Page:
WARSAW — Rita Perez, a teacher with the Warsaw Community School Corporation got reassigned, and she wasn’t immediately thrilled about the move.
“She wasn’t crazy about the idea,” said Kelly Meeks, addressing the school corporation’s Board of School Trustees Tuesday, Feb. 13.
Perez concurred. “I cried all the time,” she said.
Meeks is the corporation’s coordinator of its English Learners program, a learning system for students whose first language is something other than English. Meeks told the board she needed help at Lakeview Middle School and while doing assessments in classrooms at the high school, Perez stood out.
“I went into Rita’s classroom in the high school and was absolutely blown away because not only does she have 20 years working in special education but also has experience working with younger students. We looked at our talent management and knew we had to get Rita to Lakeview.”
According to Dani Barkey, the corporation’s chief accountability officer, E.L. students account for more than 17 percent of students throughout the corporation.
Perez uses a multitude of strategies to ensure her students begin to grasp all aspects of the language they’re trying to learn. In areas such as listening and reading, speaking and writing, Perez told the board she is only limited by her own imagination and has even used tactile stimulation to help students grasp concepts such as smooth and rough. She stressed, however, that encouraging her students to crack open a book is integral to the learning process. “I try to teach my students that reading is important,” she said. In addition, with the constant presence of social media, Perez said she stresses strongly to her students the importance of speaking in complete sentences. She finished by stressing to the board her satisfaction in her new role. Perez prompted laughs from the board and the audience by turning to Meeks and saying “OK, you were right.”
Chief Technology Officer Brad Hagg told the board members that the school system would be getting a technological facelift — at an enormous discount.
Hagg told the board that Network Solutions in Granger submitted the winning bid for an upgrade to Internet technology in eight corporation buildings as well as the installation of a new firewall located in the corporation’s central office. The upgrade, valued at more than $1 million, will cost the corporation a little more than $106,000 and can be paid for with funds already existing in the corporation’s technology fund. Hagg said the savings were due to a large number of discounts.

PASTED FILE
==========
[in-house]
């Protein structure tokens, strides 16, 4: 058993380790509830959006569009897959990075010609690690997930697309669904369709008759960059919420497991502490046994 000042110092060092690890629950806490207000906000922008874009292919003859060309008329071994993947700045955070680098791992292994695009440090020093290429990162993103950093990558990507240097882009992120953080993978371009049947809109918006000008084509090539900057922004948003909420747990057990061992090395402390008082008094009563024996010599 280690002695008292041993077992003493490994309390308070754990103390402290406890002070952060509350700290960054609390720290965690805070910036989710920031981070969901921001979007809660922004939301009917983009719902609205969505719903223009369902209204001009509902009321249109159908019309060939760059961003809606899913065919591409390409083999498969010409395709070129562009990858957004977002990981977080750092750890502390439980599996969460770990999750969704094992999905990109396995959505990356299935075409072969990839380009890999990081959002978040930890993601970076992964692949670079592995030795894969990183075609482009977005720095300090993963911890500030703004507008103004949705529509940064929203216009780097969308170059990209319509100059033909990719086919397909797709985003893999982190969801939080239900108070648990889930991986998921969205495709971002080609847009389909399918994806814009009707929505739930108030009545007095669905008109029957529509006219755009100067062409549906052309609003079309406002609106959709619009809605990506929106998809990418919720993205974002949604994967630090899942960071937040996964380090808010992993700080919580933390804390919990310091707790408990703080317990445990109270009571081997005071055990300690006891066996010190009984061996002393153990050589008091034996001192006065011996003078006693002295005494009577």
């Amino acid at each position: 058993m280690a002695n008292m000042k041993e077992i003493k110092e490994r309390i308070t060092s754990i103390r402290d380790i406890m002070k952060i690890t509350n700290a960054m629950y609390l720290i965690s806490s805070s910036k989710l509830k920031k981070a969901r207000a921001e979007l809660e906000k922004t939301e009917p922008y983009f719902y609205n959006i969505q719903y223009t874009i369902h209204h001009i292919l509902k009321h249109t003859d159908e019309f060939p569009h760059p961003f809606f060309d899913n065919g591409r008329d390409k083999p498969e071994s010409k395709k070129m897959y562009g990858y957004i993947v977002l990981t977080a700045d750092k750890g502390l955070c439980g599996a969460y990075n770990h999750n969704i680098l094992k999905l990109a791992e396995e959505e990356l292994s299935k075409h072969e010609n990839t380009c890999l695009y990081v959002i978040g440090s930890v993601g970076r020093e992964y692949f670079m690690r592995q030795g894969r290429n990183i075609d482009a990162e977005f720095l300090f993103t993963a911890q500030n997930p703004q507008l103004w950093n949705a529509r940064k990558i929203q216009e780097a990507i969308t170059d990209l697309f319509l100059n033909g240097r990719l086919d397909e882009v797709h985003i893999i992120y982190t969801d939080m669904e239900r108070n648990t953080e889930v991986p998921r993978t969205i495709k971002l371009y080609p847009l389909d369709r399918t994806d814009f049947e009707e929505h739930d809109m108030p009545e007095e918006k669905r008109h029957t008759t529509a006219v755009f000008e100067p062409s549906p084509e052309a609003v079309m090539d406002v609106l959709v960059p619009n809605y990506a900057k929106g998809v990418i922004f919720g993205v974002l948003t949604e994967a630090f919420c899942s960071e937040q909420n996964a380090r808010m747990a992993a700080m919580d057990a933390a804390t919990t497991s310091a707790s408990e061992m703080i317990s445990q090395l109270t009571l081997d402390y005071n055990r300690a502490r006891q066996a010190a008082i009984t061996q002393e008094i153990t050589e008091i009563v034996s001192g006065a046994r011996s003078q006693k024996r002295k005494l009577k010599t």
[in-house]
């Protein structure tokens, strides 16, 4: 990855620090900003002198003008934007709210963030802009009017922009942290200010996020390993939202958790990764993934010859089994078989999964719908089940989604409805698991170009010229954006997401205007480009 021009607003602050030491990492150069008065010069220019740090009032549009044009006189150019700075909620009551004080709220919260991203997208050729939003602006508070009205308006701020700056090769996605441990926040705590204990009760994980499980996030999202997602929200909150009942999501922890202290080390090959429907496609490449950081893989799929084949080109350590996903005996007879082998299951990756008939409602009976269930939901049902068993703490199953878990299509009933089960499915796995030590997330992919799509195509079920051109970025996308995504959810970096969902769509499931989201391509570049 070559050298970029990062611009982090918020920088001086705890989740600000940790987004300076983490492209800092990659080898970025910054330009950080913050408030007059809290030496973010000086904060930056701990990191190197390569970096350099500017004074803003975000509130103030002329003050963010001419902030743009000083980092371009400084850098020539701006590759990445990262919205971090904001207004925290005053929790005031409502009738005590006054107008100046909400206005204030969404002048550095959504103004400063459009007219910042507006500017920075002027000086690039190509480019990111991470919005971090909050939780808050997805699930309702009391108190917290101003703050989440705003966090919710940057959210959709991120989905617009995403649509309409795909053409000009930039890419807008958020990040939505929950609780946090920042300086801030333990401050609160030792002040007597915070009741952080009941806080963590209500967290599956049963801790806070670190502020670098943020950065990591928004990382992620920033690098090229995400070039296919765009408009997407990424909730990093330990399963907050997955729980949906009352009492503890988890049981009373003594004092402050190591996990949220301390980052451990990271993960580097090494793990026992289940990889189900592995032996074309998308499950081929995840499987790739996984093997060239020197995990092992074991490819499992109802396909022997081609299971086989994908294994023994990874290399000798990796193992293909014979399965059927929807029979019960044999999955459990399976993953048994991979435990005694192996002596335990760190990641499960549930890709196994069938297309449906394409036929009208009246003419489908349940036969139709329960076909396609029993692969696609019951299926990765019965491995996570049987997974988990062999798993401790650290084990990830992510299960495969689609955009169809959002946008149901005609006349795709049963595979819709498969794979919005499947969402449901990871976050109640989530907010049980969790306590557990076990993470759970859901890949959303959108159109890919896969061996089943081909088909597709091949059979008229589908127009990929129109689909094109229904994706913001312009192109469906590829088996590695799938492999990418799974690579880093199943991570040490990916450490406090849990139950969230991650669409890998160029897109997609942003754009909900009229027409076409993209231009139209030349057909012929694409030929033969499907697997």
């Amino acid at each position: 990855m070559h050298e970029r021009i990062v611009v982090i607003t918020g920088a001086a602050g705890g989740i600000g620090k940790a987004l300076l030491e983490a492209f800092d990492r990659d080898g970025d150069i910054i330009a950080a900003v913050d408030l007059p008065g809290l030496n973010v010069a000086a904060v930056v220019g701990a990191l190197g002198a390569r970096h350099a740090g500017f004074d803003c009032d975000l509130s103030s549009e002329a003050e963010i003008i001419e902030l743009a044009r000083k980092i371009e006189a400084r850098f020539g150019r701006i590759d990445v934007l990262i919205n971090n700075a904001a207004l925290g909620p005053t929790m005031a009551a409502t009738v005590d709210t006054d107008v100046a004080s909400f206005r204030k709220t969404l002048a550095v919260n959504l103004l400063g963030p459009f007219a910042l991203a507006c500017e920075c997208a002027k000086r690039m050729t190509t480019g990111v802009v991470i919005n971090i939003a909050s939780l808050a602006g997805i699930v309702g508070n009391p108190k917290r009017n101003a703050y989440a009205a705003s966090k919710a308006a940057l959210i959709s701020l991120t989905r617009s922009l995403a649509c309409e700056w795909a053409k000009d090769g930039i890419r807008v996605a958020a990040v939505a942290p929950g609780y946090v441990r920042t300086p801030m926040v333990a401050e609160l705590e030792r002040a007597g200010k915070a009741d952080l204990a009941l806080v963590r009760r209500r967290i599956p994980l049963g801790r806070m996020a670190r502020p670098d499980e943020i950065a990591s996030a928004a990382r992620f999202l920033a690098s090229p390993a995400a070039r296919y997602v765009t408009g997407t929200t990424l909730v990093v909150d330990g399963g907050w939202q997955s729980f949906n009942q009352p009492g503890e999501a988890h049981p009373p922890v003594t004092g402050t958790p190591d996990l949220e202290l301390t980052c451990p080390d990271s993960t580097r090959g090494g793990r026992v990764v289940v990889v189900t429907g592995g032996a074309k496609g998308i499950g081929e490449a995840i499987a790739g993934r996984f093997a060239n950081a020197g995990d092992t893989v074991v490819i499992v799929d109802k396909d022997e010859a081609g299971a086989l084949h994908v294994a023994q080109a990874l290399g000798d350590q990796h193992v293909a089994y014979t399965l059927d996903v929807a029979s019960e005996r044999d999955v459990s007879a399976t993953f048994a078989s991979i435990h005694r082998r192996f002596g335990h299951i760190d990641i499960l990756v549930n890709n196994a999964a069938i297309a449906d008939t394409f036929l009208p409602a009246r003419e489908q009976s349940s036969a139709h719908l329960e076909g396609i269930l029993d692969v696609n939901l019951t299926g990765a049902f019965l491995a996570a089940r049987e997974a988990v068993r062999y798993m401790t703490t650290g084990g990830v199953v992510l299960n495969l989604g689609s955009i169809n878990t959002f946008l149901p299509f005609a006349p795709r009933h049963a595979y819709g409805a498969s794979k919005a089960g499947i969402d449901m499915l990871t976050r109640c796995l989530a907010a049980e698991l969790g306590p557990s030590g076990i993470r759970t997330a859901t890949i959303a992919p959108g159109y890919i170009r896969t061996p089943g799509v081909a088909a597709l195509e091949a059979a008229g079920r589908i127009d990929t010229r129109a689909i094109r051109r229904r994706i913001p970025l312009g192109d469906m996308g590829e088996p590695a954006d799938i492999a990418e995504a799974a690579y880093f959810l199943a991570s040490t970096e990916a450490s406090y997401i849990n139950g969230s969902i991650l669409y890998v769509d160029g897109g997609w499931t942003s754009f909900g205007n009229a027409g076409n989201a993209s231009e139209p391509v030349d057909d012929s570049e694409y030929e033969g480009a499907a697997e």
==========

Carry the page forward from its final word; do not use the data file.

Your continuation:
“This all involves the federal e-rate program,” he said, adding that “discounts of up to 90 percent (go) to help eligible schools and libraries in the United States obtain affordable telecommunications and internet access.”
The corporation filed to get these discounts for Claypool Elementary School, Eisenhower Elementary School, Jefferson Elementary School, Harrison Elementary School, Madison Elementary School, Leesburg Elementary School and Lakeview Middle School. “The projects would replace network switches and wireless access points to the latest versions in all of these schools,” Hagg said.
NSI’s proposal provided for upgrades to brand name equipment already present in the school system instead of having to start all over with a different brand. In addition, that brand, Cisco, provides vendors with various discounts, which added to the overall savings.
Hagg said the process involved will mean that the earliest the upgrade could be done would be in July, but added that a more realistic timeframe would be in the fall.
The board also heard presentation on the school’s Catch Up Cafe, a financial report from Chief Financial Officer Brandon Penrod and a report from Superintendent Dr. David Hoffert regarding an upcoming trip to China by several WCS educators. The board was also introduced to Warsaw High School’s new football coach Bart Curtis and received an update on changes to the corporation’s policy manual.